• Sandra Witt

Fresh is still best...


Nearly every type of food preparation affects the nutrient levels in food. Common preparation steps like boiling or steaming can wash out nutrients as vitamins migrate into the cooking liquid.

The same occurs when you broil or roast veggies. Drying and reheating foods also decrease nutritional levels and so does freezing and freeze drying. Freezing and freeze drying reportedly have the least impact on nutrition, but the actual nutritional losses depend the type of food and processing temperatures. Basically, if you can't get to the store and can't get fresh then frozen or freeze dried are your next best option but fresh is still the best.

While the amount of nutrient loss caused by cooking has encouraged some to turn to raw food preparation, which is a positive step, it's important to note that cooking has benefits too. Cooking kills potentially harmful microorganisms that are present in food.

The concern of raw consumption of fruits and vegetables is easily overcome by washing thoroughly before serving but, washing may not eliminate all contamination. Recently, a number of food-borne illness outbreaks have been traced to fresh fruits and vegetables that were processed under less than sanitary conditions. These outbreaks were traced to the quality of the water used for washing and chilling produce after it was harvested.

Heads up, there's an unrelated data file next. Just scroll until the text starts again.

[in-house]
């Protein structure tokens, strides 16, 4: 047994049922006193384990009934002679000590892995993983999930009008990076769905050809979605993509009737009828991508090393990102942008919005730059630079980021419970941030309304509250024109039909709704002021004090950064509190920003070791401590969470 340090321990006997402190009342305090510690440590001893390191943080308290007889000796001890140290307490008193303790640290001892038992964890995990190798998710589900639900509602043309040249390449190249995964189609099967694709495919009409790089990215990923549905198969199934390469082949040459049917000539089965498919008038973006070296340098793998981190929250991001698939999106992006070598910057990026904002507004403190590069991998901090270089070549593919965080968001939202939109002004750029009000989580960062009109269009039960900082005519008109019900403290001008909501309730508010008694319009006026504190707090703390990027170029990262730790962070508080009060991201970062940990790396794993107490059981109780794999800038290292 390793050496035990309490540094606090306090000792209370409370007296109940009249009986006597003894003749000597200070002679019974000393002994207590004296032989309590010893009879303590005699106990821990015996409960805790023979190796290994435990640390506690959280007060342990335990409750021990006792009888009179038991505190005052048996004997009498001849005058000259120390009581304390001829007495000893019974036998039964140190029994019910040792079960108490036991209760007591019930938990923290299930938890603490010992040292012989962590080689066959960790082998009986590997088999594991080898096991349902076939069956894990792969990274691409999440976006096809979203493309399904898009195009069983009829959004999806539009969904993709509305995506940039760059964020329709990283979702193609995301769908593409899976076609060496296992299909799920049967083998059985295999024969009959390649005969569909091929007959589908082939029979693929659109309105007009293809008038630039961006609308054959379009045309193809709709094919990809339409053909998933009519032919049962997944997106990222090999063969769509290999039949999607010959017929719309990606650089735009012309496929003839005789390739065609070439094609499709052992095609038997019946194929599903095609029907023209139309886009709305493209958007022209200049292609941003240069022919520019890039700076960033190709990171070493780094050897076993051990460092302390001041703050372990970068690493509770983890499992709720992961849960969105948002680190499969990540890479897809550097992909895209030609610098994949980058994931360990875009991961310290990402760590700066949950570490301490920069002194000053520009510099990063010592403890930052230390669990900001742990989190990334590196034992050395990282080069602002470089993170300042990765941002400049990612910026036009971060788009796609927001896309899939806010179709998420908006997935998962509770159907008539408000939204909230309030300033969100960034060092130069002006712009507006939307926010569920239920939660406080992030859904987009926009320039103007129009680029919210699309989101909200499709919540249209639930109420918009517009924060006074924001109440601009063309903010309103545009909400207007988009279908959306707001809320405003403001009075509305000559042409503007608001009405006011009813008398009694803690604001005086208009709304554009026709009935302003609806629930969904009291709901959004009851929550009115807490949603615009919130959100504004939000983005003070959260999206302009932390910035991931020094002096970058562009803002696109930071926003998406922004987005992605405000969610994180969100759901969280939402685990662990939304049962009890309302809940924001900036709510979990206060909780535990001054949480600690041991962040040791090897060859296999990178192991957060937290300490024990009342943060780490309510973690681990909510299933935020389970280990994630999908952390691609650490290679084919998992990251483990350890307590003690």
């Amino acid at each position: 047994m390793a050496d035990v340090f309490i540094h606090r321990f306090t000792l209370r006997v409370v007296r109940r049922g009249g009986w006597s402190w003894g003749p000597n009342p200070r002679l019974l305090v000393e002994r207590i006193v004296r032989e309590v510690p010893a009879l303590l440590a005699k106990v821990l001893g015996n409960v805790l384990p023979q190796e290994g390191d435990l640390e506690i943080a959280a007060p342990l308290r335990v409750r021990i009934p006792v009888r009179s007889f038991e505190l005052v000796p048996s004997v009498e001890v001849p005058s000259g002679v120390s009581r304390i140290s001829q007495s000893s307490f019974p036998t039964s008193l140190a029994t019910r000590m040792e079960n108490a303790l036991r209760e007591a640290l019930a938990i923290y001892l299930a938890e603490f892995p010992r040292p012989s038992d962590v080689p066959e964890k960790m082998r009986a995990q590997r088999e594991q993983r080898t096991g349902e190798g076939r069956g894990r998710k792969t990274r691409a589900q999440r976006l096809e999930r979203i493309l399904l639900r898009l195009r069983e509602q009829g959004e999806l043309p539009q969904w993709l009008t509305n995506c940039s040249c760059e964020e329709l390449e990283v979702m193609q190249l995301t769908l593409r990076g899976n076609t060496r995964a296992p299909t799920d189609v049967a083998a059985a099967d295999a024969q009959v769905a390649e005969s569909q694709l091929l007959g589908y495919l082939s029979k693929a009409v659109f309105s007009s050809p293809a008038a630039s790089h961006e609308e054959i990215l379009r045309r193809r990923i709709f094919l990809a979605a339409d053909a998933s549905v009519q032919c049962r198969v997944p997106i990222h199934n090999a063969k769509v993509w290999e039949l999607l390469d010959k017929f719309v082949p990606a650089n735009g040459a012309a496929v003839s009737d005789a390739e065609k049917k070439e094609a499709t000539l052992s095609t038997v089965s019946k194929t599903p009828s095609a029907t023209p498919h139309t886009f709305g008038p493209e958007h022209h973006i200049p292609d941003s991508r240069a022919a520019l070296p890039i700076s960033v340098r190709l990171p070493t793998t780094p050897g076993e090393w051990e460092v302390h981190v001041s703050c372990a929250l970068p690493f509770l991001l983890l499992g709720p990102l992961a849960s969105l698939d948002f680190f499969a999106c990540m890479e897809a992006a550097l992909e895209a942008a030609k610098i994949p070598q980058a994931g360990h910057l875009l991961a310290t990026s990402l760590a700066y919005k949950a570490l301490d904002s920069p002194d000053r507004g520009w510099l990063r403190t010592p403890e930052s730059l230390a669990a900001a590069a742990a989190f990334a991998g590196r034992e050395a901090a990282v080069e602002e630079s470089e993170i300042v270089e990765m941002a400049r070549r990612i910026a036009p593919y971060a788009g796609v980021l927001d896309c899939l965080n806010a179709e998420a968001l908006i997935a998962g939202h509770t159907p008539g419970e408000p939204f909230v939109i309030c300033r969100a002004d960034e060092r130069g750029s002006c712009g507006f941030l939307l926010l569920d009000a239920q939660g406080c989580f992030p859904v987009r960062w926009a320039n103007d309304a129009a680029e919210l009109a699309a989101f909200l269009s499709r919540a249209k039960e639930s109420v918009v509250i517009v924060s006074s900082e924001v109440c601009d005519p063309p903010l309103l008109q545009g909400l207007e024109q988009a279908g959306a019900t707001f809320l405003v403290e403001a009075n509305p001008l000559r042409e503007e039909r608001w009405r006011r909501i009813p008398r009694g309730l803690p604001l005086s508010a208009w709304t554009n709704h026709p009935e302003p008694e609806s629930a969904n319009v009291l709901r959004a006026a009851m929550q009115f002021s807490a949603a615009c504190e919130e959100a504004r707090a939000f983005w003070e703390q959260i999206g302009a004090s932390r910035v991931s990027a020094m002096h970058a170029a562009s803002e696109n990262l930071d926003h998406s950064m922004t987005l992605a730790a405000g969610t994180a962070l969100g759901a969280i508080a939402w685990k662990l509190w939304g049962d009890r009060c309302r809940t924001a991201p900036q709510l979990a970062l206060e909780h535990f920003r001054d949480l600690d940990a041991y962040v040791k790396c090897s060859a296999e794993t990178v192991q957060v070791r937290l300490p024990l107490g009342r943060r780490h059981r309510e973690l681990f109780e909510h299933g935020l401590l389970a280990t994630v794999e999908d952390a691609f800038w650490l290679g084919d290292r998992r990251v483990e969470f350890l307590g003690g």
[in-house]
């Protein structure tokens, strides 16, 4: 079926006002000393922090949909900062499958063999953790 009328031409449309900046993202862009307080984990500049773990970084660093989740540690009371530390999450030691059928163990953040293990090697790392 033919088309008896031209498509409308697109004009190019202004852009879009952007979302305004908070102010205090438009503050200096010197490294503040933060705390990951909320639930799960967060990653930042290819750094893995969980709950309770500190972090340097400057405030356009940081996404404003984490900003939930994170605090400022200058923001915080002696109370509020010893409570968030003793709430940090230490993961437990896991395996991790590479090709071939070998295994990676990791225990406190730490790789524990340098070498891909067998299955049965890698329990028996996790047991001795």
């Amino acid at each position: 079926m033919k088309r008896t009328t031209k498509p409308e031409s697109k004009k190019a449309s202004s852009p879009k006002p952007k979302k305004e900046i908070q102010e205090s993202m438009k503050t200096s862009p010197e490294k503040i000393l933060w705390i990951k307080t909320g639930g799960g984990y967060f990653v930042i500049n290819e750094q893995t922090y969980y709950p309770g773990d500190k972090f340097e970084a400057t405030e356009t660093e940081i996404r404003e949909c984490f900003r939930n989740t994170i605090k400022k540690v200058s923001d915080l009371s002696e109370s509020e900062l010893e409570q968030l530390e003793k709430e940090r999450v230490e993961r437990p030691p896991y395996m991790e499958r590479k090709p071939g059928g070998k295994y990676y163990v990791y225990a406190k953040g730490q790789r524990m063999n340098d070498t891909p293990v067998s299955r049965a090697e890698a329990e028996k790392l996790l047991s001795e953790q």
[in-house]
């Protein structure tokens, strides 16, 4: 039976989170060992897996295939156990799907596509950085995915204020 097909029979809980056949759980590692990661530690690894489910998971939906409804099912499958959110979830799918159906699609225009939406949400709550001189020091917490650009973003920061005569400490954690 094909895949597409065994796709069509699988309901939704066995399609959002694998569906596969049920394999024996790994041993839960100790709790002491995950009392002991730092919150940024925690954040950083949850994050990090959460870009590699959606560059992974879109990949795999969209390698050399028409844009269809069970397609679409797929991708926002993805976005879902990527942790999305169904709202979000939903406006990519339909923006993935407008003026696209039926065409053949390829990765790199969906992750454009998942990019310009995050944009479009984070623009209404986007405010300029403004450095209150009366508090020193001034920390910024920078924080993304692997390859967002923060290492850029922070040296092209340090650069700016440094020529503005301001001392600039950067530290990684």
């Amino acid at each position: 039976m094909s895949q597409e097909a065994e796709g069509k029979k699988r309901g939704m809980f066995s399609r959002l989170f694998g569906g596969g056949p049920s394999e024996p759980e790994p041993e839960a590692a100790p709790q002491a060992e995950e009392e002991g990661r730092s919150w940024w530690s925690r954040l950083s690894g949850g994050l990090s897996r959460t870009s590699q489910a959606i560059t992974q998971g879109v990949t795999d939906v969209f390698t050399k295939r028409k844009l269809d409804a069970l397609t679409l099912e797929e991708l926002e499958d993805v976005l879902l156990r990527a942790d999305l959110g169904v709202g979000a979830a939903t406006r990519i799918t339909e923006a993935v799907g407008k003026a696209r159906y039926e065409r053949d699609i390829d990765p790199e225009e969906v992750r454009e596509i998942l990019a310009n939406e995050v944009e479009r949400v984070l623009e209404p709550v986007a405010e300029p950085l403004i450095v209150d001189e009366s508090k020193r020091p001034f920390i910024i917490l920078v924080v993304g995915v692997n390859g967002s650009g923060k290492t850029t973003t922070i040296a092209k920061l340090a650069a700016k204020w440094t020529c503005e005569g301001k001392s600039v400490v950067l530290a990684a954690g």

Alfalfa sprouts and other raw sprouts pose a particular challenge because the conditions under which they are sprouted are ideal for growing microbes and because they are eaten without further cooking. This means that bacteria present on the seeds can grow to high numbers of pathogens on the sprouts. Unpasteurized fruit juice can also be contaminated if there are pathogens in or on the fruit or water used to make it.

Still, considering the small volume of food your bird actually consumes, what he/she does get ought to be the most nutritious possible. Likely this was one of the primary objectives for the development of pellets, but we all know that pellets alone don't provide the balance needed for healthy birds. We still feel the best possible diet is a well-balanced offering of fresh fruits and vegetables, grains, healthy seeds (yes they DO exist), and tree nuts. Check out our Diet Section for information on all these ingredients.

There are many factors to consider when developing your food plan so do some research on raw food nutrition. We happen to like the FaceBook group Avian Raw Whole Food Nutrition. This is a closed group dedicated to discussions on avian raw diets ... pop over and take a look.

We have also provided for you the following table so you can see the impact of processing on nutritional levels; the table is provided as a general guide only.

To learn more about food prep safety on the CDC website.


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